Securing land tenure for women and girls to promote climate change resilience | Land Portal
Author(s): 
SABRINA TRAUTMAN , ARWEN BAILEY , ANA MARIA PAEZ VALENCIA
Language of the news reported: 
English

 Photo by Albert Gonzalez Farran / UNAMID , women working in the farm, License (CC BY-NC-ND 2.0 DEED)

 

This was a common theme that ran through the side event Securing Women’s and Girls’ Land Tenure to promote Communities Resilience to Climate Change and to advance on sustainable Economic Justice & Rights,” hosted as part of the 66th session of the Commission on the Status of Women (CSW-66) in March, with support of the governments of Switzerland, the Netherlands and the European Union.

Moderated by Janet Macharia, gender lead at the U.N. Environment Programme, the event brought together a host of donor partners, intergovernmental organizations, civil society groups, Indigenous leaders, U.N. Framework Convention on Climate Change (UNFCCC) representatives, as well as global initiatives working on gender transformation, to discuss the importance of women’s and girls’ access to land and land rights.

In welcoming remarks, Mike Taylor, Director of International Land Coalition (ILC), stressed that the key to overcoming the global challenges confronting us today – including the climate crisis – is through securing women and girl land rights.   

Women are disproportionately impacted by climate change, but when they have weak land tenure, they are more severely affected by climate shocks in rural and urban areas. Land rights for women specifically create a foundation for women — and by extension their families and communities — to adapt to and to be resilient to climate impacts.

This foundation underpins food security, economic resilience and women’s ability to connect to government services, including agricultural support. Land rights create provide a secure location for return of displaced people. They support governments navigating the issues of climate displacement more smoothly, and provide people impacted by displacement the opportunity for greater economic stability. Particularly for women, land rights in the context of climate change mitigate the impacts of climate change, including gender-based violence, increased food insecurity and the displacement of people, that are gender specific.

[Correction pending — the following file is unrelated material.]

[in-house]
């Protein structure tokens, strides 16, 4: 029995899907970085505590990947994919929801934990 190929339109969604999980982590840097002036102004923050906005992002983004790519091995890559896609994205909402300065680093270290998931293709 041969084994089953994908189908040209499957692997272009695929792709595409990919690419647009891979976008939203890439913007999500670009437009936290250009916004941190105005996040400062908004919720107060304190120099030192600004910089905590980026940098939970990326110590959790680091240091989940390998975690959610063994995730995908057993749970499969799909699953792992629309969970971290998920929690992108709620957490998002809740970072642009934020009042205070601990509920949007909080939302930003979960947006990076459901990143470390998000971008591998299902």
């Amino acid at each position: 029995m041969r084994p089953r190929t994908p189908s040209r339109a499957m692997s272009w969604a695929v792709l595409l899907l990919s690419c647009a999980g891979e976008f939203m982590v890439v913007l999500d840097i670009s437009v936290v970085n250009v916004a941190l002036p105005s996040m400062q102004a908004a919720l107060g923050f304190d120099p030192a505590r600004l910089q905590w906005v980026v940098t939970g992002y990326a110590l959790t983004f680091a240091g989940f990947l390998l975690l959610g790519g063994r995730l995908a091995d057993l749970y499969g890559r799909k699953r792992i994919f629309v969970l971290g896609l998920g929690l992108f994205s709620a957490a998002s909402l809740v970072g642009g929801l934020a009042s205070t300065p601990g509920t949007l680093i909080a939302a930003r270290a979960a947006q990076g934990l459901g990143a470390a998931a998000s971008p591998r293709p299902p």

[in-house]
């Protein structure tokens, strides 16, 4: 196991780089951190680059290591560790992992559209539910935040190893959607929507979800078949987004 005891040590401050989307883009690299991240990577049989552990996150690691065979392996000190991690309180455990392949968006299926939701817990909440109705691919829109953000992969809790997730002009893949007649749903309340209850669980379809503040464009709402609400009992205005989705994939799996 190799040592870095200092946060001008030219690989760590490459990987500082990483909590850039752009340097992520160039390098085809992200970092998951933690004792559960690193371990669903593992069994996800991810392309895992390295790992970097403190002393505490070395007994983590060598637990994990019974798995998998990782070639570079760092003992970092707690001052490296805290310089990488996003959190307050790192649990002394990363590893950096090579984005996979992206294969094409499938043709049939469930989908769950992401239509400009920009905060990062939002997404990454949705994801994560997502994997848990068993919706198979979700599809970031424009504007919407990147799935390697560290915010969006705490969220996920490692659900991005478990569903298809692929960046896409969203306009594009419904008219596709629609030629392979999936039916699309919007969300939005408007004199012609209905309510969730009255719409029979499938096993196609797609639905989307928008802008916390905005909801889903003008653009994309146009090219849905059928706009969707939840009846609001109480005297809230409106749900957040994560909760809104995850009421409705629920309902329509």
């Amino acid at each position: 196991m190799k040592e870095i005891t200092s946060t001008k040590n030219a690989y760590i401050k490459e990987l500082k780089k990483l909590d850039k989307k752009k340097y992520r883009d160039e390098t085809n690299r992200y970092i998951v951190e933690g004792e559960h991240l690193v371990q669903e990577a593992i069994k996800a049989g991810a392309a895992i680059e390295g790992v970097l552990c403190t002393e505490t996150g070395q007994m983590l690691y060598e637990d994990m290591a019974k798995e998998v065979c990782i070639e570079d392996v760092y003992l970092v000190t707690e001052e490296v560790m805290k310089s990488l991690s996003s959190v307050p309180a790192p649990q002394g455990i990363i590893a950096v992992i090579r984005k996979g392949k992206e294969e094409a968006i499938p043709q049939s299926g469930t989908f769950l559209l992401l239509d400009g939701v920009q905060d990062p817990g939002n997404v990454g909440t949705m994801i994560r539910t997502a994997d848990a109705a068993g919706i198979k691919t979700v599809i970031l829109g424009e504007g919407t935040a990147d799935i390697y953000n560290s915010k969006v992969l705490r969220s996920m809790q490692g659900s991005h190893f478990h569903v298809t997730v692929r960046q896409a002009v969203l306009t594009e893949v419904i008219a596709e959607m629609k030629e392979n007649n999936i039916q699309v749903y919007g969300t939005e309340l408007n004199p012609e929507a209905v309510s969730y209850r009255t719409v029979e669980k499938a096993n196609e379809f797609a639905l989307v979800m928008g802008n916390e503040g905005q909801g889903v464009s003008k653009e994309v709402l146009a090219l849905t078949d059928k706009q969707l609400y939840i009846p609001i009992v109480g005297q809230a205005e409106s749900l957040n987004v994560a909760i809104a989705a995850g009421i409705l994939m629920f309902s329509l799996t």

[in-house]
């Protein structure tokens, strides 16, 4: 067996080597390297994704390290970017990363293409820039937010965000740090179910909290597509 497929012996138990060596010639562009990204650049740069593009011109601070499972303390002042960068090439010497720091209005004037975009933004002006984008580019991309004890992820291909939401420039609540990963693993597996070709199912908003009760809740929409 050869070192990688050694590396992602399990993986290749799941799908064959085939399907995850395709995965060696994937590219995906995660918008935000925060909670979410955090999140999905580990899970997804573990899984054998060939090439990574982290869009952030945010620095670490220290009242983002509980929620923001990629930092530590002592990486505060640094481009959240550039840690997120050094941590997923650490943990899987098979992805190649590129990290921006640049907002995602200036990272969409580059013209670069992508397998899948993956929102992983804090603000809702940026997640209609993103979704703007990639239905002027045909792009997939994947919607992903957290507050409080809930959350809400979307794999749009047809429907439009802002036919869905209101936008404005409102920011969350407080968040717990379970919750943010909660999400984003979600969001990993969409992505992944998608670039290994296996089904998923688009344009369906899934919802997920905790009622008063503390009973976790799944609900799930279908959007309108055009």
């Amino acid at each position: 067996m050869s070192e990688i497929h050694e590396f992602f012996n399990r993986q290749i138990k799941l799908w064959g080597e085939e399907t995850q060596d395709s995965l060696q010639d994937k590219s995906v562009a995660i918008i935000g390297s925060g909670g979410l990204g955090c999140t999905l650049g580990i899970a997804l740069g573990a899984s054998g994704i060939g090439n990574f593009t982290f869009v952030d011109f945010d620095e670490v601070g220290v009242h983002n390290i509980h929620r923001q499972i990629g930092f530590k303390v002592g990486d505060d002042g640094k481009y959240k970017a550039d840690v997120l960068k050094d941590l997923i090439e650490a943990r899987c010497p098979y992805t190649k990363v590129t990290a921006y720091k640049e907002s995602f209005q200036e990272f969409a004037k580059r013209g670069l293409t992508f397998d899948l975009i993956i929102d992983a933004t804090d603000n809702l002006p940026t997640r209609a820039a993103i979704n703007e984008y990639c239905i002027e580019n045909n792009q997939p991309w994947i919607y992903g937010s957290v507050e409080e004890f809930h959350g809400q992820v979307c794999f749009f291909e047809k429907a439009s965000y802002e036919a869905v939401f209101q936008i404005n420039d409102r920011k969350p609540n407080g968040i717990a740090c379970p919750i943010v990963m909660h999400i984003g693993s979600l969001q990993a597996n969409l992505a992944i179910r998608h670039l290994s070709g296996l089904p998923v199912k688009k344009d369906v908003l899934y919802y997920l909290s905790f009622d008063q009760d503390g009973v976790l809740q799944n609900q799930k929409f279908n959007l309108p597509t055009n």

The governments of the Netherlands, Switzerland and the European Commission, were represented by speakers. Participant speakers also included the gender and land expert from Intergovernmental Authority on Development (IGAD) land governance, the director of the Center for Women’s Land Rights, the grassroots woman leader from the Quechua People of Peru’s Ayacucho region, the UNFCCC director of intergovernmental support and collective progress, and a gender researcher representing a consortium of CGIAR centers working with support from the International Fund for Agricultural Development (IFAD) on a project on Women’s Resource Rights.  

What matters is not just land. It is the quality of the land, it’s territory and the connections among land, forests and water. It is women as leaders and decision-makers and the eradication of the threats and violence against women.” – Melania Canales Poma, Grassroots Woman Leader Quechua People of the Ayacucho region.   

This event was critical in not only unpacking the various barriers to securing land and land rights for women and children, but also in highlighting the crucial link between women’s land rights, strengthening climate action and enhancing resilience to climate shocks. It served as a reminder to maintain the momentum from the 2021 U.N. Food Systems Summit which underlined equitable access to land and land rights as essential foundational blocks for building sustainable, inclusive, and resilient food systems.

Significantly, it served as a platform for leaders of various Indigenous women grassroot organizations from Senegal to Peru, to share learnings from projects and activities underway at the local level to secure equitable land rights – the real action on the ground. The various representatives noted that we cannot think of transformation without recognizing women as stewards of forests and natural resources, food producers within families and key holders of ecological knowledge. Strengthening women’s land rights specifically, enables better protection of our ecosystems, as well as greater gender equality within communities and the attainment of international goals including the Sustainable Development Goals and the Paris Agreement.